New Immunotherapy Approach Locks The Immune Cells In A Switched On Mode
Checkpoint inhibitors are the most heralded drugs in oncology. They work by removing the brake on the immune system to promote its activation. In other words they block the molecules that switch off immune cells. However the early results of a recent Phase I study sponsored by Pfizer revamped some interest around therapies that take the opposite approach: keep the activating receptor on the immune cells constantly switched on.
The use of an anti-4-1BB antibody as an anticancer agent locking the immune cells into an active state was showed by Dr. Lieping Chen back in 2002. 4-1BB is the natural ligand for the CD137 receptor and it is mostly expressed on the surface of antigen presenting cells, like dendritic cells (DCs). DCs engagement is essential to obtain a full immune response. Once they recognise the presence of a foreign body, such as a pathogen or a cancerous cells the level of 4-1BB expressions dramatically increases on their surface. The crosslinking of 4-1BB with CD137 on the surface of T cells leads to T cells multiplication and activation and enables the immune system to kill pathogens or cancer cells.
On the basis of Dr. Chen’s work Bristol-Myers started a clinical trial for the use of an anti-4-1BB antibody (urelumab) that was terminated in 2008 after early data showed dangerous signs of liver damage. However scientists and clinicians have soon understood that a better dosing at the appropriate time could achieve the desired anticancer effect without the toxicity. Researchers at Stanford University Cancer Institute are now experimenting the combination of existing cancer therapies, such as Roche's Rituxan® (rituximab) to prime the immune system, with an anti-4-1BB antibody at very low doses to keep the immune system active.
Pfizer has recently reported early data of a new antibody treatment that targets 4-1BB with some phenomenal outcomes in patients whose lymphoma had stopped responding to any other available therapy. Nearly 40% of patients with follicular lymphoma and a third of those with mantle cell lymphoma saw a reduction in their cancer with no serious side effects. Pfizer has at least five more Phase I studies underway or in planning for solid tumors and blood cancers. According to Reuters, Bristol-Myers Squibb, Johnson & Johnson and AbbVie are doing early stage testing of their antibodies before starting human trials.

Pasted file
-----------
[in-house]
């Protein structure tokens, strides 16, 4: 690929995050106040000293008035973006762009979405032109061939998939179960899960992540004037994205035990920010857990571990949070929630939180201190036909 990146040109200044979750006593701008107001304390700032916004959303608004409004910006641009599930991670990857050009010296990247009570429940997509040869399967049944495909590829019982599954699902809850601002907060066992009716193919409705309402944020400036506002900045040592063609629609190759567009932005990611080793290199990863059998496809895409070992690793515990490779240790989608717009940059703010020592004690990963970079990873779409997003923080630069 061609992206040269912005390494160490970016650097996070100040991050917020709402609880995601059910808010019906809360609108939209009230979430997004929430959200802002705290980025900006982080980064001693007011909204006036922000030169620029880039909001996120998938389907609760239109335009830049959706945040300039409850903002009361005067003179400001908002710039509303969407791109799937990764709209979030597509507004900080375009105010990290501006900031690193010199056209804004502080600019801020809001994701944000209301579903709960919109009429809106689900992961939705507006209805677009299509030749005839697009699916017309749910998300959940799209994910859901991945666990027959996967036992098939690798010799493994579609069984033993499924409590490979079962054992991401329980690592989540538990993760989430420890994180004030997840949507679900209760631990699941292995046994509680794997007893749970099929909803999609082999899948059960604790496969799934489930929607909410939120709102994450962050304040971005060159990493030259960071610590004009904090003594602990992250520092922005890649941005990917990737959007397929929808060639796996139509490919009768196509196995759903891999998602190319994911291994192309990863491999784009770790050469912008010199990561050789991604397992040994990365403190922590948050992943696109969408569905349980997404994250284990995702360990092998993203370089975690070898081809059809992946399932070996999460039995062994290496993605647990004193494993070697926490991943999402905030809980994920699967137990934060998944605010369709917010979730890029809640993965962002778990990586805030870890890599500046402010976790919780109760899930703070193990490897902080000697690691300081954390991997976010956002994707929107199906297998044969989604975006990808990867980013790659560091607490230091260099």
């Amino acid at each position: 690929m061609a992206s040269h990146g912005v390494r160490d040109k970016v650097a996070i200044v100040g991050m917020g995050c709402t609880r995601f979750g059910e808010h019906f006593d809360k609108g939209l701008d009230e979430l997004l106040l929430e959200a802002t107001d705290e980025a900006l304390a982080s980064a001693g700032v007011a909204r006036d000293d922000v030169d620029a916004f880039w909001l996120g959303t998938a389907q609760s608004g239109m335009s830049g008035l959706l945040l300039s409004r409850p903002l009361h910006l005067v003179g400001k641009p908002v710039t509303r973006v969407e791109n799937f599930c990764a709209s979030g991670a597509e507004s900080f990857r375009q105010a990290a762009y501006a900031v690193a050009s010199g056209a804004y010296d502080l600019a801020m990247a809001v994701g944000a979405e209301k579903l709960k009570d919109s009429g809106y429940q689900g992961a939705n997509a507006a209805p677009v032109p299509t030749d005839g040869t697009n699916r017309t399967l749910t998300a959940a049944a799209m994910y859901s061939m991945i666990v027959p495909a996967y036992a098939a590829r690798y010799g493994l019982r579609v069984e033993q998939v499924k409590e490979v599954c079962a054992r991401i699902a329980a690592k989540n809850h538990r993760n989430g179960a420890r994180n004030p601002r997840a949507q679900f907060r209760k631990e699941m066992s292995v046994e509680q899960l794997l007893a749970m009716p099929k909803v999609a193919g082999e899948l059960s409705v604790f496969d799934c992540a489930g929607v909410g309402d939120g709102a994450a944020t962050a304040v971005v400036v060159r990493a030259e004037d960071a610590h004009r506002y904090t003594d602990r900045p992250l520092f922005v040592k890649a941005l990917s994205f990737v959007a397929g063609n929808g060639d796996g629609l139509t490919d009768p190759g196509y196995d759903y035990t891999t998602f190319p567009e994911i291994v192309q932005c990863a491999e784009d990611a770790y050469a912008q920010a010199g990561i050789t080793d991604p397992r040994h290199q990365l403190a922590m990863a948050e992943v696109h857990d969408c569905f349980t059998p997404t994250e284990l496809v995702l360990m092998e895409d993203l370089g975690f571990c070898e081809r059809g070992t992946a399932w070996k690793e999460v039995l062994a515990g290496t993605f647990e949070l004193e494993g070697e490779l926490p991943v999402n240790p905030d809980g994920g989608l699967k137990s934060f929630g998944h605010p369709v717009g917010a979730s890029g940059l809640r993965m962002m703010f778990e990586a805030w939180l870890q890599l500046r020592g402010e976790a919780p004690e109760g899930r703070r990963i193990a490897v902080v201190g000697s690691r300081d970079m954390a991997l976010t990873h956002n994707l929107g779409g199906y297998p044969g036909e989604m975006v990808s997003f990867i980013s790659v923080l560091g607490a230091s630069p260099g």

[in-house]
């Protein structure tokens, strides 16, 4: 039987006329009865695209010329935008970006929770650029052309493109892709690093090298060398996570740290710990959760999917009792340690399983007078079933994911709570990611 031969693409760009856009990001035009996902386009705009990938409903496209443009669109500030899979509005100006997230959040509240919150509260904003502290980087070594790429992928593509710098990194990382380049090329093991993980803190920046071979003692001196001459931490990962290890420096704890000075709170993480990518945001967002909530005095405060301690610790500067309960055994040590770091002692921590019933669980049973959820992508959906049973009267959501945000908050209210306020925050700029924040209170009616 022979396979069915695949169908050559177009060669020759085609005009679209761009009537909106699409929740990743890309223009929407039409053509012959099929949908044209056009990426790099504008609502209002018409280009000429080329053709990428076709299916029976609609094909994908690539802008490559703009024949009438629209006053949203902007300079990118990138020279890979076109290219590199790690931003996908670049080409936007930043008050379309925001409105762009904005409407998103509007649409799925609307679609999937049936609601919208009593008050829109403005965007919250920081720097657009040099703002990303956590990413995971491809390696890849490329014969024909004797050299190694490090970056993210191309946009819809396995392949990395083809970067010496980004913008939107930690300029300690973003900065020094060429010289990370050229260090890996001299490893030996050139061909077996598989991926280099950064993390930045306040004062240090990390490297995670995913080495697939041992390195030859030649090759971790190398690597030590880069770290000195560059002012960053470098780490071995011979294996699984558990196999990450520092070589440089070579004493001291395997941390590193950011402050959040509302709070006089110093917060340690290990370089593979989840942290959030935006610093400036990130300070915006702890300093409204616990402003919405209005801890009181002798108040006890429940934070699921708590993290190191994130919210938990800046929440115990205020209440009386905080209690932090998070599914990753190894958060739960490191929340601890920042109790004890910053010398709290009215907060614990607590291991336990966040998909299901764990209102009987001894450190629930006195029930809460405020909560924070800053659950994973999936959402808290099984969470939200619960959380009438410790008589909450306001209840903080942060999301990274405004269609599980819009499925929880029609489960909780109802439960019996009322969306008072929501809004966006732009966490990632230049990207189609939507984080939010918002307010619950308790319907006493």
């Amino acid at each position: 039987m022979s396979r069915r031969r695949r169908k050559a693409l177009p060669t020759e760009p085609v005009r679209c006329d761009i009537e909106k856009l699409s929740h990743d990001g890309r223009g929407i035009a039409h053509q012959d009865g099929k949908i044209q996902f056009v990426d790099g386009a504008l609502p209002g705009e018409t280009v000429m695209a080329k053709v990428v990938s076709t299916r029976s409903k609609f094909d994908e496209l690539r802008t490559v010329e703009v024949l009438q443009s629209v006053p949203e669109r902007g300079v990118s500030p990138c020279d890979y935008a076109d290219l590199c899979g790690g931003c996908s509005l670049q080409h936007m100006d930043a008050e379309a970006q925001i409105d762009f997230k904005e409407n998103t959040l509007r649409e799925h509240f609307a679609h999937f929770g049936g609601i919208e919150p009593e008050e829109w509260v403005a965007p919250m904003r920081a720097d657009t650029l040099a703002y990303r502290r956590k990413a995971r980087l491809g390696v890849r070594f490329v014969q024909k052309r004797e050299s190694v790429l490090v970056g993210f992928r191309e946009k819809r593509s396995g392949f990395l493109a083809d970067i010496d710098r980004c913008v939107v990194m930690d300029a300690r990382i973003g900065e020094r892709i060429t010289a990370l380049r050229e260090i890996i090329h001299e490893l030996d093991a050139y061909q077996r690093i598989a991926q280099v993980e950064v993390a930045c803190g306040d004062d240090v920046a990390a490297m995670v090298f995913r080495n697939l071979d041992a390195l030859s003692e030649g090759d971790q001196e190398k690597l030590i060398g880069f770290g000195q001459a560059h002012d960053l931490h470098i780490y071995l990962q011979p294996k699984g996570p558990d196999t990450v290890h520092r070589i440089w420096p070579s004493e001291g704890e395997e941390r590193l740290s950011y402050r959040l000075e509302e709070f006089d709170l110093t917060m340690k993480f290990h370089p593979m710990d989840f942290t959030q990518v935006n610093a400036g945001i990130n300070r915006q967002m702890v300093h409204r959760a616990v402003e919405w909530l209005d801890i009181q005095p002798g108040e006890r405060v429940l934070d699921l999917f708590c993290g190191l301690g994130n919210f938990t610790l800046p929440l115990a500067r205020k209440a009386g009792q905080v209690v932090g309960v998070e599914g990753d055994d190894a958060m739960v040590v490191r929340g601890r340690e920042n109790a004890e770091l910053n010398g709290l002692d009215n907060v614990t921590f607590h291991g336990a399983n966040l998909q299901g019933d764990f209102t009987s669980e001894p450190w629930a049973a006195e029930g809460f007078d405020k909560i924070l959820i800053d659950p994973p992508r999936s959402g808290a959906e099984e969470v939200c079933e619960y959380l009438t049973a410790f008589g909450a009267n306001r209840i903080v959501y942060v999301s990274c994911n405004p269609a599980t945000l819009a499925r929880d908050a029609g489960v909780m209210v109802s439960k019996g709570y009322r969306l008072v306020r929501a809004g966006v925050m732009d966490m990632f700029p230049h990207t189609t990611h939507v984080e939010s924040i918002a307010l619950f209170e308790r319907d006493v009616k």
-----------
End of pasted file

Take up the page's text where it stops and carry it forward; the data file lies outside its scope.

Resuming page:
The early success of Pfizer’s anti-4-1BB therapy prompted Stanford researchers to test other combination therapy approaches. For example, they plan to test Pfizer's antibody with Roche's Herceptin (trastuzumab) in breast cancer, and Bristol's urelumab with Eli Lilly’s Erbitux (cetuximab) in colon and head and neck cancers.
The Pfizer results are promising and Crown Bioscience looks forward to seeing further data from advanced anti-4-1BB clinical studies. Although Phase I cancer trials have become better predictors of future results, because of our improved understanding of immunology and human genetics, a yet incredibly high percentage of the drugs that looked promising early, eventually fail when larger trials turn up safety problems or disappointing efficacy.
A lack of experimental immunotherapy models with a functioning immune system represents a major obstacle for the identifications of predictive biomarkers of response. Crown Bioscience supports research in immunotherapy with a range of platforms, with either murine or human immunity. Our immunotherapy resources include syngenic (bioluminescent and metastatic) models, GEMM, MuPrime™ (the murine version of HuPrime® which is the world’s largest collection of well-characterized and validated Patient-Derived Xenograft models), HuMice™ (humanized mice produced through inoculating human hematopoietic cells into immunocompromised mice), and MiXeno™ (creating transient human immunity by mixing human peripheral blood mononucleated cells with xenograft models). We also support preclinical drug development through the use of our in vivo grade human and mouse isotype control antibodies.
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